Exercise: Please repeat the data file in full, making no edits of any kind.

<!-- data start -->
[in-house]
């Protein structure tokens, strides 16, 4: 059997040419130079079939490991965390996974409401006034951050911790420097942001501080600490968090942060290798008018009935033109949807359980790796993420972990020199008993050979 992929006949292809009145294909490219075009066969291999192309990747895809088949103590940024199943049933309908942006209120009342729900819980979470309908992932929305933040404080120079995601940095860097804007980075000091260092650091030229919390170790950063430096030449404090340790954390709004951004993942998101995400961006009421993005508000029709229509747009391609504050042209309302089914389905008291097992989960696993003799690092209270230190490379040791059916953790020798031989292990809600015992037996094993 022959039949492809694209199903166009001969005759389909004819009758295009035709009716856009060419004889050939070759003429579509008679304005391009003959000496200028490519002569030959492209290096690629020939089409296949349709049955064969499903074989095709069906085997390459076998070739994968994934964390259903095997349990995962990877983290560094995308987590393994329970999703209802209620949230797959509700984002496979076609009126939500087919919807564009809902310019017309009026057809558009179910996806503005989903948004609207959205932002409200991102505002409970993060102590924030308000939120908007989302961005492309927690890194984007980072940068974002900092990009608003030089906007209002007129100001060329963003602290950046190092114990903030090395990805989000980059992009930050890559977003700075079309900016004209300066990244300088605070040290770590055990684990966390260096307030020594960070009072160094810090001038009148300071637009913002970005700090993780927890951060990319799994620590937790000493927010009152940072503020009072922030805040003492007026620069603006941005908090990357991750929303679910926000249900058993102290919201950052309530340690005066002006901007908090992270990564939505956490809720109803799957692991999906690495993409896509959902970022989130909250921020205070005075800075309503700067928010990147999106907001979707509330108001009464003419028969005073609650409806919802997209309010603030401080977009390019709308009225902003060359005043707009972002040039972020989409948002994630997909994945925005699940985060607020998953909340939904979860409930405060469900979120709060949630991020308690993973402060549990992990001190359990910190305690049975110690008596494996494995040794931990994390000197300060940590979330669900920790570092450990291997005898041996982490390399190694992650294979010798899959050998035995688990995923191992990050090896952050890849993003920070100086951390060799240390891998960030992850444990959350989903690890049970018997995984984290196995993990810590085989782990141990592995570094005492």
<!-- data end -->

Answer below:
[in-house]
């Protein structure tokens, strides 16, 4: 059997040419130079079939490991965390996974409401006034951050911790420097942001501080600490968090942060290798008018009935033109949807359980790796993420972990020199008993050979 992929006949292809009145294909490219075009066969291999192309990747895809088949103590940024199943049933309908942006209120009342729900819980979470309908992932929305933040404080120079995601940095860097804007980075000091260092650091030229919390170790950063430096030449404090340790954390709004951004993942998101995400961006009421993005508000029709229509747009391609504050042209309302089914389905008291097992989960696993003799690092209270230190490379040791059916953790020798031989292990809600015992037996094993 022959039949492809694209199903166009001969005759389909004819009758295009035709009716856009060419004889050939070759003429579509008679304005391009003959000496200028490519002569030959492209290096690629020939089409296949349709049955064969499903074989095709069906085997390459076998070739994968994934964390259903095997349990995962990877983290560094995308987590393994329970999703209802209620949230797959509700984002496979076609009126939500087919919807564009809902310019017309009026057809558009179910996806503005989903948004609207959205932002409200991102505002409970993060102590924030308000939120908007989302961005492309927690890194984007980072940068974002900092990009608003030089906007209002007129100001060329963003602290950046190092114990903030090395990805989000980059992009930050890559977003700075079309900016004209300066990244300088605070040290770590055990684990966390260096307030020594960070009072160094810090001038009148300071637009913002970005700090993780927890951060990319799994620590937790000493927010009152940072503020009072922030805040003492007026620069603006941005908090990357991750929303679910926000249900058993102290919201950052309530340690005066002006901007908090992270990564939505956490809720109803799957692991999906690495993409896509959902970022989130909250921020205070005075800075309503700067928010990147999106907001979707509330108001009464003419028969005073609650409806919802997209309010603030401080977009390019709308009225902003060359005043707009972002040039972020989409948002994630997909994945925005699940985060607020998953909340939904979860409930405060469900979120709060949630991020308690993973402060549990992990001190359990910190305690049975110690008596494996494995040794931990994390000197300060940590979330669900920790570092450990291997005898041996982490390399190694992650294979010798899959050998035995688990995923191992990050090896952050890849993003920070100086951390060799240390891998960030992850444990959350989903690890049970018997995984984290196995993990810590085989782990141990592995570094005492």